Written, directed, and edited by Lemohang Jeremiah Mosese, This Is Not a Burial, It’s a Resurrection is the first film from Lesotho, made by a Mosotho filmmaker.
“I hope the audience will walk into this film with no preconceived ideas. Specifically, as an African filmmaker who set out to explore new forms of cinema,” says Lemohang Jeremiah Mosese is a self-taught filmmaker and visual artist from Lesotho, based in Berlin.
“I wanted to develop a new cinematic language. I was heavily inspired by Brechtian Theatre, which recognised the ability of Naturalistic theatre to have great social influence, but at the expense of its capacity to arouse aesthetic pleasure.”
An alumnus of the Berlinale Talents, Focus Features Africa First, Realness African screenwriting Residency and Cinefondation’s L’Atelier, his film ‘Mother I am Suffocating. This is My Last Film About You’ was selected for Final Cut in Venice 2018, where it won six awards. This Is Not A Burial It’s A Resurrection premiered at the Sundance Film Festival this year, where it won the Jury Award for Visionary Filmmaking. It has gone on to win 26 international awards.
The visually striking drama, set in the mountains of Lesotho, opens with an 80-year-old widow named Mantoa (Mary Twala), grieving the loss of her son. Winding up her earthly affairs, she makes arrangements for her burial, and prepares to die. Determined to die and be laid to rest with her family, her plans are interrupted when she discovers that the village and its cemetery will be forcibly resettled to make way for a dam reservoir. Refusing to let the dead be desecrated, she finds a new will to live and ignites a collective spirit of defiance within her community. In the final dramatic moments of her life, Mantoa’s legend is forged and made eternal.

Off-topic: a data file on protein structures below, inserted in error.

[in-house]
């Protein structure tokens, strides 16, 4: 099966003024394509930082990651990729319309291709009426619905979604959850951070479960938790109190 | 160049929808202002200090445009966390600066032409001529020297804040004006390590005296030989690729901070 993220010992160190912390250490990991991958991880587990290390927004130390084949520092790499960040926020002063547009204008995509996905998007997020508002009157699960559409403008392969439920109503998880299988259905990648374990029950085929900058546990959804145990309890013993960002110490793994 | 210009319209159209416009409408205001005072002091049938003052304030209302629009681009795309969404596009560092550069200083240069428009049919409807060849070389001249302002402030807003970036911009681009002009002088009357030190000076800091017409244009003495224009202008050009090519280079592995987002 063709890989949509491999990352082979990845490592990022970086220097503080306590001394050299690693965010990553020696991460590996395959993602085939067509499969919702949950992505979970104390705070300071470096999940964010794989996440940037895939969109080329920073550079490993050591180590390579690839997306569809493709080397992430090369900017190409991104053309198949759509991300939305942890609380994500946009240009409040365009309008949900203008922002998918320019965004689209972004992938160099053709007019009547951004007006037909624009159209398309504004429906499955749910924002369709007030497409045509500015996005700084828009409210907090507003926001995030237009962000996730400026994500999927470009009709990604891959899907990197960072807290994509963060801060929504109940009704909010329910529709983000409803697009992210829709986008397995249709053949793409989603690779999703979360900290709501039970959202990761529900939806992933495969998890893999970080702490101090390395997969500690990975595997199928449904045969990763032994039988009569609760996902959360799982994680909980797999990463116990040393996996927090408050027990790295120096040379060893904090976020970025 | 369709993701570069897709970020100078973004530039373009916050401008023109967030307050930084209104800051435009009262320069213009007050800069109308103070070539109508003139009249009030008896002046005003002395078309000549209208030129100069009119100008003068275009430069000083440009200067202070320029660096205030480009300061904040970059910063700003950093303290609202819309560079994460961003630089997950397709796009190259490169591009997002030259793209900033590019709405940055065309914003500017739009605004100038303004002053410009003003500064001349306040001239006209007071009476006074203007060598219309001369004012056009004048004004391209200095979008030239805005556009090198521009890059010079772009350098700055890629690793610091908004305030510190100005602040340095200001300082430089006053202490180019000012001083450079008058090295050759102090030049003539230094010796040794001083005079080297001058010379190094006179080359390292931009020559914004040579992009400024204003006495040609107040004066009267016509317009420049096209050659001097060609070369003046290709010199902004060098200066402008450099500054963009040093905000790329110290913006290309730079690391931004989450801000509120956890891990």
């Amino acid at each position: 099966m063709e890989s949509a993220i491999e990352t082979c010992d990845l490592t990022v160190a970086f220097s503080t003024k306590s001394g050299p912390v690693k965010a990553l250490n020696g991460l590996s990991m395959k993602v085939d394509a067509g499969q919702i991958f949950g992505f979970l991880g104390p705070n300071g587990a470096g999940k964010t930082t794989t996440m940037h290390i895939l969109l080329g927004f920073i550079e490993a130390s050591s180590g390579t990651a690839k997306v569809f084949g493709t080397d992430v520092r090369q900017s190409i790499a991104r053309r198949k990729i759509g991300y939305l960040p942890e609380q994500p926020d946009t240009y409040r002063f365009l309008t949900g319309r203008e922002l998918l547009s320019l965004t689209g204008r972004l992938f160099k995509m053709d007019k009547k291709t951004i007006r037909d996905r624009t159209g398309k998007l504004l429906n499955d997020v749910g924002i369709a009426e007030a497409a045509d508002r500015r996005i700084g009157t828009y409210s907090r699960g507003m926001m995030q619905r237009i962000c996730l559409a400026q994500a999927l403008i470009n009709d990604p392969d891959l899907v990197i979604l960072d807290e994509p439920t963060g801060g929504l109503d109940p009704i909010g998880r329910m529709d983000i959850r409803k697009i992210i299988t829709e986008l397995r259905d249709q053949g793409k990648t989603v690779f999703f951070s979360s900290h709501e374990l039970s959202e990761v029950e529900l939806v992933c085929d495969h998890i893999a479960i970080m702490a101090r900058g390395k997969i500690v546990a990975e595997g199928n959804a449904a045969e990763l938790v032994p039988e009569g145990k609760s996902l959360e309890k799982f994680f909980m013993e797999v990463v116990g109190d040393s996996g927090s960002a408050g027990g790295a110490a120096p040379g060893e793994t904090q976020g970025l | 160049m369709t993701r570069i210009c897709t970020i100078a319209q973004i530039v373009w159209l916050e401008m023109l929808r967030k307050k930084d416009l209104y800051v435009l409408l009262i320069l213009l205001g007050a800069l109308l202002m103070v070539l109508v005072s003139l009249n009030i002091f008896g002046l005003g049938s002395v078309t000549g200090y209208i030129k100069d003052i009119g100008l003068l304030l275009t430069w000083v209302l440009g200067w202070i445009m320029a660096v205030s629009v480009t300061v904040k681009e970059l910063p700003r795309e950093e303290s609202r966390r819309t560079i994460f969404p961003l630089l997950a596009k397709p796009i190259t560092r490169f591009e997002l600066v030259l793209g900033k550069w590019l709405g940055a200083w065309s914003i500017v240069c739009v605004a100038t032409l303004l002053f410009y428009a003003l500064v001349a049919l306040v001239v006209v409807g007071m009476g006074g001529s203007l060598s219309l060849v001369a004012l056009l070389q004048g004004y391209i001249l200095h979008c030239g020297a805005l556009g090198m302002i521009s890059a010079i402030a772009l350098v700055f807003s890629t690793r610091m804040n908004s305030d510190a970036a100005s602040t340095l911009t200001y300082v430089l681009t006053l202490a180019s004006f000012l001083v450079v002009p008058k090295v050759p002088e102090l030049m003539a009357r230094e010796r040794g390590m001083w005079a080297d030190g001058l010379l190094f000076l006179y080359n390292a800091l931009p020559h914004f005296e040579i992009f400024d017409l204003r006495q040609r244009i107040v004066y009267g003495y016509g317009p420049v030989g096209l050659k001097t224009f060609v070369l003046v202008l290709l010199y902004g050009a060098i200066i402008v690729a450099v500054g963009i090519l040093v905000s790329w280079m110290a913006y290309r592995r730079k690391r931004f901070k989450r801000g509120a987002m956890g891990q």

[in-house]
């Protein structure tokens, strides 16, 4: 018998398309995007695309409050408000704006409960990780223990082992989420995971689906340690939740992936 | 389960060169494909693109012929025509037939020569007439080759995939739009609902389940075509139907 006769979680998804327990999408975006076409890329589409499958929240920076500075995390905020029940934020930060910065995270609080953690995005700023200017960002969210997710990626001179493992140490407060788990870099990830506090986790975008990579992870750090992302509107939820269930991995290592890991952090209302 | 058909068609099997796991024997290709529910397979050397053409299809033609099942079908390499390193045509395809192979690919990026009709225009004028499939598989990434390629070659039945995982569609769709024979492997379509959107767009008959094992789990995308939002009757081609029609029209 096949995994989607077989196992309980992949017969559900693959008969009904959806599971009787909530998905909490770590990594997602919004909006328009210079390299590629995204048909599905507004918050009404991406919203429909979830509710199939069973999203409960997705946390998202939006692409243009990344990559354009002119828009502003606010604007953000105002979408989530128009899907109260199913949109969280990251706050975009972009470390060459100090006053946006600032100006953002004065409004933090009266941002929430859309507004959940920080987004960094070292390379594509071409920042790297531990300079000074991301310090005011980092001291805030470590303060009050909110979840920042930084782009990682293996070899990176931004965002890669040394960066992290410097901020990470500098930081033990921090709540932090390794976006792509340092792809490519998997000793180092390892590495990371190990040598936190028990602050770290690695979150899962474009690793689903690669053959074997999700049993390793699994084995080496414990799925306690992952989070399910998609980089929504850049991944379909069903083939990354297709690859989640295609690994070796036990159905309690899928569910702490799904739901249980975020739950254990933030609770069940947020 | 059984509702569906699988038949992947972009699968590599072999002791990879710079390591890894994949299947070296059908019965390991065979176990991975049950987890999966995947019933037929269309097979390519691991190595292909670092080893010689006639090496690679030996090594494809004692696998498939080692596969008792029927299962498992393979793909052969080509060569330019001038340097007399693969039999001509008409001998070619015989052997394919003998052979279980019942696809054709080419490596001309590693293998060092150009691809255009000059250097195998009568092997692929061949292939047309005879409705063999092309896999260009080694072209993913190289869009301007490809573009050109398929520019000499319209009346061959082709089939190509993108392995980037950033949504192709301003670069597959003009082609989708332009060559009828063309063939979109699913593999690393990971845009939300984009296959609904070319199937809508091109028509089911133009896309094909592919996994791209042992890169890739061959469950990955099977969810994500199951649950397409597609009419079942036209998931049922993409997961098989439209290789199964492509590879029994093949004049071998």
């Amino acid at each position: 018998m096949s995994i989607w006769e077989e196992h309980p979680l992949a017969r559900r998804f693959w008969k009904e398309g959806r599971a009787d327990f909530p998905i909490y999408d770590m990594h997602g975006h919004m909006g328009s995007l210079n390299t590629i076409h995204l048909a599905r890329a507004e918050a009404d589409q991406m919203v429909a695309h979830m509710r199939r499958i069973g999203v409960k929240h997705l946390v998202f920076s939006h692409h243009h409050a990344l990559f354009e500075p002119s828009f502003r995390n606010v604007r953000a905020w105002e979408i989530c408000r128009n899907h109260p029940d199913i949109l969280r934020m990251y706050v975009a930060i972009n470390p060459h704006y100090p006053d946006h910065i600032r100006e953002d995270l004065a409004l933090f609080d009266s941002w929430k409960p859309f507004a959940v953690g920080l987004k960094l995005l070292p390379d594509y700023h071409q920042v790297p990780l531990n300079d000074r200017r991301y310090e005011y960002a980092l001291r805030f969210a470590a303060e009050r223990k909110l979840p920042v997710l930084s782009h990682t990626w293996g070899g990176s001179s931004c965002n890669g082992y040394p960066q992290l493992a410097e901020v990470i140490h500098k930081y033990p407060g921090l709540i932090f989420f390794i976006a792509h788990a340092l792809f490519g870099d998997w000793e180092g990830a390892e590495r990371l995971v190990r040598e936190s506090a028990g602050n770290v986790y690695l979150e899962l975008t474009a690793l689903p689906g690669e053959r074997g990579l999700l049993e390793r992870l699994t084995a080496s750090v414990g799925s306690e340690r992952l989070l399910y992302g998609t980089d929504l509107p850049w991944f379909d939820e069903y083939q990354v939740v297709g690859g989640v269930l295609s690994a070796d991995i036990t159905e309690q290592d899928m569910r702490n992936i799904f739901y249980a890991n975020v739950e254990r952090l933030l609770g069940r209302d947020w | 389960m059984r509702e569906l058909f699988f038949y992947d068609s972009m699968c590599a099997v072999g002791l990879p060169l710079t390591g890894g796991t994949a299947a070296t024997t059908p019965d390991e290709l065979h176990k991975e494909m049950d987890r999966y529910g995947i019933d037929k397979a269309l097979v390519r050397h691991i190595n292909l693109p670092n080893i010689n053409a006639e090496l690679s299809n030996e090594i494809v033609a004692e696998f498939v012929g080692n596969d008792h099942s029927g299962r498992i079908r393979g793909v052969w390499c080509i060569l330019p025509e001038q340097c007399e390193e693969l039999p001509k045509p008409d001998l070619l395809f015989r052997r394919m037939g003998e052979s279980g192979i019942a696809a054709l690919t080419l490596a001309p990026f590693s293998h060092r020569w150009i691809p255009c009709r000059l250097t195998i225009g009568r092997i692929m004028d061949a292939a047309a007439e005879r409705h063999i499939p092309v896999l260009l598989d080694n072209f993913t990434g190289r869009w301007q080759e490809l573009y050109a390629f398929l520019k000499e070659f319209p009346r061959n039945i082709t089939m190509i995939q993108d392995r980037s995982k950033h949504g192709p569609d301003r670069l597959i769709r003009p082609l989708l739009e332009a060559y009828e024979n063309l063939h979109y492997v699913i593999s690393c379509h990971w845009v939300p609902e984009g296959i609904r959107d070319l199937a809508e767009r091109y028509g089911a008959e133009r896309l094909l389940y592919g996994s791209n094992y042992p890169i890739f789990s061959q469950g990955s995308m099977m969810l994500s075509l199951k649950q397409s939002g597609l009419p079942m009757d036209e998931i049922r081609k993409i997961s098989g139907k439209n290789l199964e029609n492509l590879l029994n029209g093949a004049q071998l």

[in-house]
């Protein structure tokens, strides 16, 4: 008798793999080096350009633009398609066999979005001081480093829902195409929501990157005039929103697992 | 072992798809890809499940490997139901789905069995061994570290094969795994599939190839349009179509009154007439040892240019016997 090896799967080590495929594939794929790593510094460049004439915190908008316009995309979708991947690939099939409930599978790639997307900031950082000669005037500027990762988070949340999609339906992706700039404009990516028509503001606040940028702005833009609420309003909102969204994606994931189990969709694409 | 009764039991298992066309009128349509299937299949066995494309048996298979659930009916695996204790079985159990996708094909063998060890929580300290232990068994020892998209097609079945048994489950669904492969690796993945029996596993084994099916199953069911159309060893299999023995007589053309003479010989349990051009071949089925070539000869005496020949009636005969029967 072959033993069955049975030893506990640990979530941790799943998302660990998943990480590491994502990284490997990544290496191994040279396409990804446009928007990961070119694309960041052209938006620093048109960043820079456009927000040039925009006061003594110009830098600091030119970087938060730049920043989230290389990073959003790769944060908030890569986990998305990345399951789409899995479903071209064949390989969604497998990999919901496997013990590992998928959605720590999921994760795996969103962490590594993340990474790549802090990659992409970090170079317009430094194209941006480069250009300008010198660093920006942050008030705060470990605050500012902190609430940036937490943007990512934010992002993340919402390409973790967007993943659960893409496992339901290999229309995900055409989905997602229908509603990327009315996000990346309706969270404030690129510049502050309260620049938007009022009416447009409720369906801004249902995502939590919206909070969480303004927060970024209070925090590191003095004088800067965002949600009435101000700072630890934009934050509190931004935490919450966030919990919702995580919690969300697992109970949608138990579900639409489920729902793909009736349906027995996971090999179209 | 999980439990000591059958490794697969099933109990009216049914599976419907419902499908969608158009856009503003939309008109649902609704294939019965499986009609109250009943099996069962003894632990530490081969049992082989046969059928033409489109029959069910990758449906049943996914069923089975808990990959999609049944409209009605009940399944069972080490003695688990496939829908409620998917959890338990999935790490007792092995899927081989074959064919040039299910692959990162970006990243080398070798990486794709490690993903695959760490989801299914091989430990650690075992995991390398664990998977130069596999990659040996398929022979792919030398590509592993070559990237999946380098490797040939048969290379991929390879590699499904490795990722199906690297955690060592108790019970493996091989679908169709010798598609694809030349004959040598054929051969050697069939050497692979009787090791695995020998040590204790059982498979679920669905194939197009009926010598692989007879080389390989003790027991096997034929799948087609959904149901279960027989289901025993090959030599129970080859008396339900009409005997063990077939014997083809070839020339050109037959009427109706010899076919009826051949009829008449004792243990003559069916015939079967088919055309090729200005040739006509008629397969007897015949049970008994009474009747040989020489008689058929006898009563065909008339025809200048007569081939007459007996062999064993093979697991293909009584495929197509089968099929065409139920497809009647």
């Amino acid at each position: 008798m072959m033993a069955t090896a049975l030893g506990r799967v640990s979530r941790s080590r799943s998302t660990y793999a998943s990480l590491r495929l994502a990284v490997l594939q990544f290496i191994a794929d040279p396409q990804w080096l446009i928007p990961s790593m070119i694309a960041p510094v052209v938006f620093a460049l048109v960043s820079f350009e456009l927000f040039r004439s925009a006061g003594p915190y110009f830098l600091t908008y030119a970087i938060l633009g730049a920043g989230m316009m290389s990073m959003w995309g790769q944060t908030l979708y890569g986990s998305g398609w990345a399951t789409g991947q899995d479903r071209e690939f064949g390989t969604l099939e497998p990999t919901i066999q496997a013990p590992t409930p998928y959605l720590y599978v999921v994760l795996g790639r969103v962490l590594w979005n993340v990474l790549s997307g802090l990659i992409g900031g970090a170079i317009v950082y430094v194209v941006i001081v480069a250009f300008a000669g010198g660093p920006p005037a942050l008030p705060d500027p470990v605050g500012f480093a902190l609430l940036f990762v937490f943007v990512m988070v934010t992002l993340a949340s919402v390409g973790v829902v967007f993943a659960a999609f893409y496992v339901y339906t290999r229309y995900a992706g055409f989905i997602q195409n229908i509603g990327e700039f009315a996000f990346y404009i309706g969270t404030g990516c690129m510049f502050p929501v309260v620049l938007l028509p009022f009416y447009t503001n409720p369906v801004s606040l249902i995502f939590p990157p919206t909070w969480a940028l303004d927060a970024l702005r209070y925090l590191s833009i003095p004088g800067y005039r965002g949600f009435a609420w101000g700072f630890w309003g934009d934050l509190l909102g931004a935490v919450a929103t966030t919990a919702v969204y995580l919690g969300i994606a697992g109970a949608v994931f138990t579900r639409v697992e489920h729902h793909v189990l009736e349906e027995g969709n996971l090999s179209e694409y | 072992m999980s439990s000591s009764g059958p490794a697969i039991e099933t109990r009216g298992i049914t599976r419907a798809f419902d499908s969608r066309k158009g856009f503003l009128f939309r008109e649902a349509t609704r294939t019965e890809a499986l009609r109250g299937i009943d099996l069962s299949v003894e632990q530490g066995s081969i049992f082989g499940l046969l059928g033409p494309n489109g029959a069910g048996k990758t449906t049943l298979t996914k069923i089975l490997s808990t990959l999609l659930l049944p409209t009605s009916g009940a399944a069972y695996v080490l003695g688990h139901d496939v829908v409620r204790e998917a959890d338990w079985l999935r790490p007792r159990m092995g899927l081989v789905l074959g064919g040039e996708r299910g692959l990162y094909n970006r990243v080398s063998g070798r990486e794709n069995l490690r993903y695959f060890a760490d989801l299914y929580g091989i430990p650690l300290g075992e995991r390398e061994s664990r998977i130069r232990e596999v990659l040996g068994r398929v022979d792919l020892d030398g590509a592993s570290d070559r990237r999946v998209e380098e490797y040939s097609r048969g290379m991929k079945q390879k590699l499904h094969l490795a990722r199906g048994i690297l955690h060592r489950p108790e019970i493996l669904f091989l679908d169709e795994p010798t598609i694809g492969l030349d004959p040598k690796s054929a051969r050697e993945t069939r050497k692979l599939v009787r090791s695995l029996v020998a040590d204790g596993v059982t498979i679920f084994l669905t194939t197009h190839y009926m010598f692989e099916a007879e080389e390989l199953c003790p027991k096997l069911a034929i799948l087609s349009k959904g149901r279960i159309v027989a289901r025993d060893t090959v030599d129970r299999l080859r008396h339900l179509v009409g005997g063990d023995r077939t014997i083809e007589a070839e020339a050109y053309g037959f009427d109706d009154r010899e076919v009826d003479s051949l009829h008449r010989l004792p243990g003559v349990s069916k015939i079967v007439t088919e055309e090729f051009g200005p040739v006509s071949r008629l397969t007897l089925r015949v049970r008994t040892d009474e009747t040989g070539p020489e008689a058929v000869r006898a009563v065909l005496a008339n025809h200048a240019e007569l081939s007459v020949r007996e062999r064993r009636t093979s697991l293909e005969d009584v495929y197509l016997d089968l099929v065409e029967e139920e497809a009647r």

“I am hopeful that ‘Resurrection’ will provoke rational self-reflection, just as Brecht’s Epic Theatre encouraged a critical view of the action on the stage. I hope that each person who engages with the film will allow their own ideas around it to permeate and take on their own form.” Lemohang Jeremiah Mosese